Readers call new regulatory guidance phony

Radhika Sivadi

2 min read ·


Yahoo! SmallBizVote readers responded with overwhelming cynicism to a report we posted yesterday about an Executive Office memo to federal regulatory agencies. The guidance, issued on Tuesday by regulatory chief Cass Sunstein, instructed agencies to consider the special challenges that redundant, overlapping, and inconsistent regulations pose to small businesses and startups.

SmallBizVote readers say the memo is phony election-year pandering. In 14 comments and 71 "likes" (indicated by readers who gave a comment the "thumbs up" symbol), readers expressed their resounding distrust of the Administration's too-little-too-late guidance.

"It takes election season for the White House to hear your cries," remarked a reader with the pseudonym He Lies.  Hope commented, "So the EPA regulations, Obamacare, and Dodd-Frank are job killers…duh!" And T-Rex wrote, "What a coincidence. Obama is suddenly worried about small businesses! Appears to be major league pandering in an election year."

Reader HDR wanted to know, "Why didn't the White House listen when signing all these business-killing regulations into law? The only reason Obama is pretending to hear is that elections are coming closer; the same deaf ear will return after elections are over."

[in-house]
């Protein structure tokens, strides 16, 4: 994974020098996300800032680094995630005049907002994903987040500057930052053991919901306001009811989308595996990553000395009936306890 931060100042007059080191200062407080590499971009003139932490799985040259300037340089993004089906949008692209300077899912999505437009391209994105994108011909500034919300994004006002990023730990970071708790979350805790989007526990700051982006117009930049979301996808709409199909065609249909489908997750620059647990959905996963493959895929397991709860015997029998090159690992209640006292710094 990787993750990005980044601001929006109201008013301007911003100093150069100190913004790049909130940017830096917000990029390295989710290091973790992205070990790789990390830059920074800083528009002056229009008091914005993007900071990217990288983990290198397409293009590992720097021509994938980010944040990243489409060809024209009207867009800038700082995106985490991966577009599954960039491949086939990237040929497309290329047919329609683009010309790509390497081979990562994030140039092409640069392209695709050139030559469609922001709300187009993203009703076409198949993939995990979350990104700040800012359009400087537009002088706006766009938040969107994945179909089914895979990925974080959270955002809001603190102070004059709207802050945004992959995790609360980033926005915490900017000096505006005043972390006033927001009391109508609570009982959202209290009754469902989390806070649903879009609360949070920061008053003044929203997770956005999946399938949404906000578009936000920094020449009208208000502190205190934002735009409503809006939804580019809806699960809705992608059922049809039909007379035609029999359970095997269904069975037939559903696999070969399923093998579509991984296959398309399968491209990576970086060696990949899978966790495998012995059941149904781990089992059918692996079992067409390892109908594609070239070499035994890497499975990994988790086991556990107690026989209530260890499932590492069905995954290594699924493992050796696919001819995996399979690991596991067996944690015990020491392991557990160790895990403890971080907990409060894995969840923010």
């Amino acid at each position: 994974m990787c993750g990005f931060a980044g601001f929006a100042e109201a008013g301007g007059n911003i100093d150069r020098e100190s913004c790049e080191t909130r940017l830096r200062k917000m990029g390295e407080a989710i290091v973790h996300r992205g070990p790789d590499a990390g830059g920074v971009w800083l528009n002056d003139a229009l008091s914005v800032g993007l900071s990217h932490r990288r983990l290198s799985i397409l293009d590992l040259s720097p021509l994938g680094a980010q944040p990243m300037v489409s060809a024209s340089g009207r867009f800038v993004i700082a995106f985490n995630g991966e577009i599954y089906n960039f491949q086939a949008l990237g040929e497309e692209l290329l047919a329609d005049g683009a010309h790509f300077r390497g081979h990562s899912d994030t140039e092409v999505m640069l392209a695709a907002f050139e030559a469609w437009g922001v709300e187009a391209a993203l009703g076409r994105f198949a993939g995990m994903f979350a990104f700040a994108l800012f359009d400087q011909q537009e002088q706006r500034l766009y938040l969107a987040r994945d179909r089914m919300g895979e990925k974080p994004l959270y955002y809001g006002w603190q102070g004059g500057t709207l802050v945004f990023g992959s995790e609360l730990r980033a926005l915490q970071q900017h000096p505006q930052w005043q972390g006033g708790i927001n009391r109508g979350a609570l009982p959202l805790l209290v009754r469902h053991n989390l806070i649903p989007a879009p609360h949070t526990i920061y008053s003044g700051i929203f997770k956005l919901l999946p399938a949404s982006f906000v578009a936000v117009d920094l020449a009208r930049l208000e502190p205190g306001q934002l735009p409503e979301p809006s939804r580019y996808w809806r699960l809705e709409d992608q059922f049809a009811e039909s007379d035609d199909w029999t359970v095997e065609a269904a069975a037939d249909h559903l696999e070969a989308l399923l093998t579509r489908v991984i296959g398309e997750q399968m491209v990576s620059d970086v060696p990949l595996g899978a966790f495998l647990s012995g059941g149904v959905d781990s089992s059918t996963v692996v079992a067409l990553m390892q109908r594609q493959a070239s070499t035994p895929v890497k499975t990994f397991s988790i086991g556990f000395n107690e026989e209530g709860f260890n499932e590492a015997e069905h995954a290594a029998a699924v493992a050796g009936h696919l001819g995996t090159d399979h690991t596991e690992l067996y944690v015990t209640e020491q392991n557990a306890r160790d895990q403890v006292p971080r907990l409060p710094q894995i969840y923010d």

Chris from Portland, Me., even called  for a boycott of Yahoo! for reporting the story, calling it "propaganda to support small business." (I'll just be grateful no one gave a thumbs up to that remark.)

A Sunnyvale, Calif., reader who goes by the handle NoGas4U commented that "Cass Sunstein and EPA chief Lisa Jackson have done more harm to American business than any two people alive. This is a pandering, phony political memo leaked to dupe Americans once more."

Alas readers, Sunstein might dismiss your collective comments as the predictable outcome of what he calls "cyberbalkanization." According to Wikipedia, Sunstein has argued that "the Internet may weaken democracy because it allows citizens to isolate themselves within groups that share their own views and experiences, and thus cut themselves off from any information that might challenge their beliefs." Now don't shoot the messenger.

Radhika Sivadi